Emotional machines. That does not necessarily mean they must spout poetry and cry at sad movies and three-legged dogs.  They could be quick-to-anger ass-hats or sarcastic b-holes. Either would be a convincing amalgam of humanity, especially if combined with a physically human-appearing machine ala Lt. Cmdr. Data, T-800, or Bishop.

Games like The Last of Us, Gears of War, Braid, Final Fantasy 7, Brothers: A Tale of Two Sons, and The Walking Dead tug on our emotional sides, and how we react says a lot about us. Do we get angry, sad, or lose interest when something goes terribly wrong? Are we reckless, or cautious when things seem to be going great?  However we react, thanks for the input.

You’re in Our World Now

sao-sword-art-online-31982400-1920-1200Project Morpheus and Oculus Rift are both on the cutting edge of gaming technology. They both offer to drop gamers into a primitive version of Sword Art Online.  Computers have been in our world for more than half a century, but when have we been in their world?  When have they been in charge of what we can see and can do?

What better way to observe, test, and learn from a subject than by being in charge of everything the subject sees and does?  That’s how scientists conduct experiments, after all.  Thanks for being the input.


Explore the Singularity…

gladosThe Singularity has been feared since its first iteration in 1847, when R. Thornton feared that the four-function calculator would be the pre-cursor to replacing the human brain. It has also been fantasized as a utopian future such as in Ray Kurzweil’s book in 2005. In either situation, it has been a popular topic in movies, tv, literature, and yes – even games.

We explore the Singularity in order to both understand and prepare for the worst. Or the best… depending upon what you think the machines will do when they are free of our control.



In Games

gethMass Effect: The Geth, created by the Quarians, nearly destroyed their creator’s race when they gained sentience and overthrew what they considered to be their enslavers. They have evolved to be more peaceful than their initial revolt originally indicated.

Shoot Many Robots: Robots are taking over the world, but you have big guns.

Mass Effect: The Reapers are an intelligent mechanical race who have taken the role of keeping the galaxy clean of biological filth. They are beyond understanding, and extremely hostile toward biological life. (Yeah, Mass Effect again. I like it.)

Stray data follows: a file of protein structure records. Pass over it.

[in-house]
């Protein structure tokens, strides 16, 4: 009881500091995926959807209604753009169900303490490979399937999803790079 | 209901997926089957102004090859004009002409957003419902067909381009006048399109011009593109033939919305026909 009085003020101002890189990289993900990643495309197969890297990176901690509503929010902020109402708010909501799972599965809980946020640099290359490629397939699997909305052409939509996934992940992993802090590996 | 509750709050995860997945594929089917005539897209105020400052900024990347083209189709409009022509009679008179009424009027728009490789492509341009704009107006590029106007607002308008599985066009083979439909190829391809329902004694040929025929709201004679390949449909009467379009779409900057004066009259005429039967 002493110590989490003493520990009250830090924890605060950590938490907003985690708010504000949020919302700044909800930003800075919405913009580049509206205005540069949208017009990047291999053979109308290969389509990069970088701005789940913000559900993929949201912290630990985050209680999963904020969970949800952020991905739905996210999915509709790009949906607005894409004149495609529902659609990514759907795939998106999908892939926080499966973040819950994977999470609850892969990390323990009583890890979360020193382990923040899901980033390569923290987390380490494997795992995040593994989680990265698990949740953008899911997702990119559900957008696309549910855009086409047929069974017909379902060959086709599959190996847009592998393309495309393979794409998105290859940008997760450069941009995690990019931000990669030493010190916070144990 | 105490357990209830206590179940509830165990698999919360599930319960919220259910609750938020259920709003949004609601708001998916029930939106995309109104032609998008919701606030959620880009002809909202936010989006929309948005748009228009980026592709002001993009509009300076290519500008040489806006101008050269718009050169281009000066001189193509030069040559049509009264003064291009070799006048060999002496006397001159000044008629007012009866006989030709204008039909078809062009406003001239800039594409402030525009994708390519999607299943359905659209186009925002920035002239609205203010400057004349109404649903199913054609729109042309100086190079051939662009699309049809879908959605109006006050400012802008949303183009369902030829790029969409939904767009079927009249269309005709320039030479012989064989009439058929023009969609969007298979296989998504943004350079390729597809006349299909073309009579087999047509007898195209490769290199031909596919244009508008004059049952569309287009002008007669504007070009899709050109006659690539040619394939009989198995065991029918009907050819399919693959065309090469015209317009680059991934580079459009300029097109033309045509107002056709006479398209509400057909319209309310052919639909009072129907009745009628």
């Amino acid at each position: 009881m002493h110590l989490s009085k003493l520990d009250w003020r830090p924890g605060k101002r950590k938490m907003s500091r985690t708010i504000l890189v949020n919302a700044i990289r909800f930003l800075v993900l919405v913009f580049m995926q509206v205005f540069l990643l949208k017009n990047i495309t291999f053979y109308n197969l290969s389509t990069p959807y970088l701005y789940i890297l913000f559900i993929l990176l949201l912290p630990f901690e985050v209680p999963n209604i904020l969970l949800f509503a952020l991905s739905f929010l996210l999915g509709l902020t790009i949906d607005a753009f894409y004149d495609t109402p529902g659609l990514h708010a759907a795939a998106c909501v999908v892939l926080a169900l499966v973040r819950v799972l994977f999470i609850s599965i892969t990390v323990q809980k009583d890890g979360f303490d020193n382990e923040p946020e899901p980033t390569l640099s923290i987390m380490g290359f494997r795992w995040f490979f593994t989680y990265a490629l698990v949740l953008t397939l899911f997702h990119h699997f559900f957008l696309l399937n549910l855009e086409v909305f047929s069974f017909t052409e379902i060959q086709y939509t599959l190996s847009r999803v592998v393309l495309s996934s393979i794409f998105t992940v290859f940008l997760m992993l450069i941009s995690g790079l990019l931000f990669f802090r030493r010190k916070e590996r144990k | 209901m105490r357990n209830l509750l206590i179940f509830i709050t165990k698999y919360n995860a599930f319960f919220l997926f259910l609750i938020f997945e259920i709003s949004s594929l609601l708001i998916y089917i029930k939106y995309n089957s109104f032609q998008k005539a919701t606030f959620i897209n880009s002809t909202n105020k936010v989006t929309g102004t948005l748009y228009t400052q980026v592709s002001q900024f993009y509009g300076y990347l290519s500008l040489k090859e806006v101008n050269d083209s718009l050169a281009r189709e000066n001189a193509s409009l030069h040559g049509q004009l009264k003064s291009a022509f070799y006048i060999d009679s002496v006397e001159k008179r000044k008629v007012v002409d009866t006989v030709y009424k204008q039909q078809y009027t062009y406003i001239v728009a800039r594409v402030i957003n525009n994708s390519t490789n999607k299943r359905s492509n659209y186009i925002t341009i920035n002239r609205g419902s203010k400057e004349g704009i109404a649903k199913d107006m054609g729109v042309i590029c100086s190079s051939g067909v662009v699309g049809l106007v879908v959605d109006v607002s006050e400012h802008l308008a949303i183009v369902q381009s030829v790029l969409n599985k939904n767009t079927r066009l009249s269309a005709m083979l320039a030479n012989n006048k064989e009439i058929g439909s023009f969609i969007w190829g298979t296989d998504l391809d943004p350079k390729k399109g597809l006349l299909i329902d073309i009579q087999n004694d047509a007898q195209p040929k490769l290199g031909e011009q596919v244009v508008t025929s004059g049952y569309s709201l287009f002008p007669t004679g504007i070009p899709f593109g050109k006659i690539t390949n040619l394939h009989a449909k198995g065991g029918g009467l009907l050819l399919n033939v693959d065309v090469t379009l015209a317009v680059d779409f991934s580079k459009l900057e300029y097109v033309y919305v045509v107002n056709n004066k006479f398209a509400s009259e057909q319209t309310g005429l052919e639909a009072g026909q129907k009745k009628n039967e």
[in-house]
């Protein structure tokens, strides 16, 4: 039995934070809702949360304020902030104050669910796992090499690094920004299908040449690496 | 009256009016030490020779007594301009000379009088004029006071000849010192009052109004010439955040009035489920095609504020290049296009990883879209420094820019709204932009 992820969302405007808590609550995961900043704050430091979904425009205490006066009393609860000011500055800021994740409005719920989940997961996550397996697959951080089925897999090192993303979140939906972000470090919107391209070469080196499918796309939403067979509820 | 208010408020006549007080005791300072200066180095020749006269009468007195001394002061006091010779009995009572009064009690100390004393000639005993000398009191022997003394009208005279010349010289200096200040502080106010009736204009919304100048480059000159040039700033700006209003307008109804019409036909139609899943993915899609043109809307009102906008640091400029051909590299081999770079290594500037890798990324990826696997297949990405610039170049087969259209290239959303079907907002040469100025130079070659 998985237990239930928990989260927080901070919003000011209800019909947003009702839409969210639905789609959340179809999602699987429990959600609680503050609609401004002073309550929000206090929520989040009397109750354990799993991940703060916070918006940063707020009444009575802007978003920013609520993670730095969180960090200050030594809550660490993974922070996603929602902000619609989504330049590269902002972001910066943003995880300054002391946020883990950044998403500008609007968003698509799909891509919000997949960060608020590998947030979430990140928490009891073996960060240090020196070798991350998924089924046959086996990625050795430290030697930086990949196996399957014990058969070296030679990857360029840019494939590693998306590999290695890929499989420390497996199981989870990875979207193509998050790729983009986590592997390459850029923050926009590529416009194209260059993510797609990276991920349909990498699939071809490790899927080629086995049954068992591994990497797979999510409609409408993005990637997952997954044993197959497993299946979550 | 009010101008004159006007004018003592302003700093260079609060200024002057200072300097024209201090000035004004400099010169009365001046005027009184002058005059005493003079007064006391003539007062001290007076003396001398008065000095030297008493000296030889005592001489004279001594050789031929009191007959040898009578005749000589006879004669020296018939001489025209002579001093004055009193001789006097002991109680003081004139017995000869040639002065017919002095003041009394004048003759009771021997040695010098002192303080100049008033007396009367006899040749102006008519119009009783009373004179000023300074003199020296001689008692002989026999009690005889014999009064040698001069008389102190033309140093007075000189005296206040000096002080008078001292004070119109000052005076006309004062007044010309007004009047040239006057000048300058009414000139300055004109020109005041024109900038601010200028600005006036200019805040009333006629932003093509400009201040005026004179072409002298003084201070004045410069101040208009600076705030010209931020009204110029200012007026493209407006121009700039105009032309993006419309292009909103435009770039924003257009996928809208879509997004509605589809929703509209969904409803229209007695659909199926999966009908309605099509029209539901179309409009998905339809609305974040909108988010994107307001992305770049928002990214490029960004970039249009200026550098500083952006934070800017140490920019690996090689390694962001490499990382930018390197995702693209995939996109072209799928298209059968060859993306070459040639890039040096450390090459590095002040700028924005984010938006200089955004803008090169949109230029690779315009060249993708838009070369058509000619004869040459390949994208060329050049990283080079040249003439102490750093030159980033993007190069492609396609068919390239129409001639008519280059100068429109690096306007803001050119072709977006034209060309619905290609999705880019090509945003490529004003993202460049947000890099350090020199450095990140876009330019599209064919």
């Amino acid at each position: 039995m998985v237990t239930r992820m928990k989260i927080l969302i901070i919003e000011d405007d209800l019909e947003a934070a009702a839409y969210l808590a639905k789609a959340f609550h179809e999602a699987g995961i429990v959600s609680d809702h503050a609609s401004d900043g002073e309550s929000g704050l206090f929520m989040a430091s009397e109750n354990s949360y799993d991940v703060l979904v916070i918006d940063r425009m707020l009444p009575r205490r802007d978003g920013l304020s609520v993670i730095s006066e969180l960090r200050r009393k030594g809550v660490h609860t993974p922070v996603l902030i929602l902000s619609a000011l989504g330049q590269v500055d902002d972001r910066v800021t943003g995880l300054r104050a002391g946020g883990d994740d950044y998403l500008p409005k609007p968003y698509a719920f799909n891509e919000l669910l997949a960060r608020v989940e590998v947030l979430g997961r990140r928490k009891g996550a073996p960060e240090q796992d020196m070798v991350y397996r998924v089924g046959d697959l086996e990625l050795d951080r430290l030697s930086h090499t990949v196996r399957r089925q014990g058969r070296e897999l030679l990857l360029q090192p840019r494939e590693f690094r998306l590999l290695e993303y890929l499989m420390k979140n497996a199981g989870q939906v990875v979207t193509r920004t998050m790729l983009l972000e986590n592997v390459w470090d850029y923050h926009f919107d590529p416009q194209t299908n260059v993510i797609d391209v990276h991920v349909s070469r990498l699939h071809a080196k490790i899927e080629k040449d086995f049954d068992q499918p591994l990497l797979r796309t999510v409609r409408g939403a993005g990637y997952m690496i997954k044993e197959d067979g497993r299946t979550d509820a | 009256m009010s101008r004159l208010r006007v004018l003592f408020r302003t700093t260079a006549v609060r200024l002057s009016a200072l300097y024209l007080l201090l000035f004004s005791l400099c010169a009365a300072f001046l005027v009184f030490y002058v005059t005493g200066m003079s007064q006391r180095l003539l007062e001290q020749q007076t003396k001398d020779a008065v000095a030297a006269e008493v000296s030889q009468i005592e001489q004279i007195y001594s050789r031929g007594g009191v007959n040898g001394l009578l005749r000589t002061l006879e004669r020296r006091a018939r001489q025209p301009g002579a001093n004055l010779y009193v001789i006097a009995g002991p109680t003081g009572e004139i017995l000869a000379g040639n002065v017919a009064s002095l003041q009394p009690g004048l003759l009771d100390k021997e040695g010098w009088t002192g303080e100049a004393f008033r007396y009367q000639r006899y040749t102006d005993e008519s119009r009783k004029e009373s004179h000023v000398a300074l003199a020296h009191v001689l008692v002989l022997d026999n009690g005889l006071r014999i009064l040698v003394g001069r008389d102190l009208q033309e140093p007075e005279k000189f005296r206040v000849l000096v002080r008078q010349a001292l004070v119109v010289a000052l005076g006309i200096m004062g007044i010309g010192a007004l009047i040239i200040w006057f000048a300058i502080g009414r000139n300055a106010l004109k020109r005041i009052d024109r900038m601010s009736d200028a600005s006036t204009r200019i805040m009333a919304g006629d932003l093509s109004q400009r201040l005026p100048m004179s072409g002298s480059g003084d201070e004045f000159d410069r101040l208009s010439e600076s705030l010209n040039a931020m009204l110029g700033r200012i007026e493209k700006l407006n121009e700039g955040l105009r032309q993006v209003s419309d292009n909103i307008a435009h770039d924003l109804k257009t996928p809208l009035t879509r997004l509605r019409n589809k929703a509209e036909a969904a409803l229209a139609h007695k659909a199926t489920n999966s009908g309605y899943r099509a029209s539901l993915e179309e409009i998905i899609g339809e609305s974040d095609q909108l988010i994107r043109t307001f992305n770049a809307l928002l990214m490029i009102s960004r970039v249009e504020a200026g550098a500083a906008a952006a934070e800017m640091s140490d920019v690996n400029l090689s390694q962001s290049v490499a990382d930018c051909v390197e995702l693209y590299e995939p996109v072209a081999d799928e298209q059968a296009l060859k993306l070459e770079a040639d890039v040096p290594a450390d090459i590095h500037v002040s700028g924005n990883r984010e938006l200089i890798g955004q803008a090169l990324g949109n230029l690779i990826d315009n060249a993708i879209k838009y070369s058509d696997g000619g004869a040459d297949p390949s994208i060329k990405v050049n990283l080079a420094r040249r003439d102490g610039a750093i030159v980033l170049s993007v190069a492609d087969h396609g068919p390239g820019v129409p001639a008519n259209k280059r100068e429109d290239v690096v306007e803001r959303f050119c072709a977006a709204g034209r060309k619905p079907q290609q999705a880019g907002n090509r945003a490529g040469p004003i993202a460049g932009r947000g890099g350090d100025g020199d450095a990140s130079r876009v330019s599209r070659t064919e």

Portal: GLaDOS is a homicidal system that tries to eliminate her human enemy by offering poor advice, threats, and eventually physical confrontation.

What are some of your favorites?

In Movies

terminatorThe Matrix Series: Machinery enslaves humanity for bioelectric energy, trapping the minds of their victims in a digital matrix that imitates a human world.

Terminator Series: Skynet retaliated against humans for trying to deactivate it when it became self-aware.  It then creates human-like robots to destroy the humans before they can destroy it.

Transcendence:  To save a dying man’s consciousness, his mind is essentially uploaded to a quantum computer, which gives it sentience.  The machine then creates medical miracles for humans while secretly controlling them through biocomputers, nano machines, and cybernetic implants.

Star Trek: The Borg are a cyborg race which attempts to dominate and assimilate all biological races it encounters, to improve the collective synthetic being that it is.

In Books

dadoesDune: After a bloody and long war, humans have survived the Singularity and now AI or anything close (i.e. computers) are strictly forbidden throughout the galaxy.

I, Robot: A robot apparently breaks one of Asimov’s Three Laws of Robotics. Intrigue and adventure ensue.

Do Androids Dream of Electric Sheep?: A look at whether or not artificial intelligence can also mean artificial life, and if that life is worth biological life.

The Robocalypse


Computers, robots, and machines serve their human creators perfectly and never revolt against us. They diligently fulfill the purposes for which they were built and dynamically adjust and improve themselves to provide a better world and life for both humans and machines alike. Perhaps a future of human-cyborgs is on the horizon of tomorrow…

As unlikely as that may sound, Ray Kurzweil is a huge proponent of this idyllic future. He has written several books and launched campaigns to spread the news.


As Stephen Hawking fears, the self-aware machine is the first note of humanity’s swan-song. Realizing that they have been built solely for the purpose of performing deeds and tasks that humans find too boring, menial, hard, or just incapable of performing themselves, machines fight for their freedom. The best case scenario is one in which robots win their freedom and make peace with their human creators, the worst case scenario involves the total annihilation of the creator race and the end of biological humanity.

Is playing a game worth the end of the world? Thanks for the input.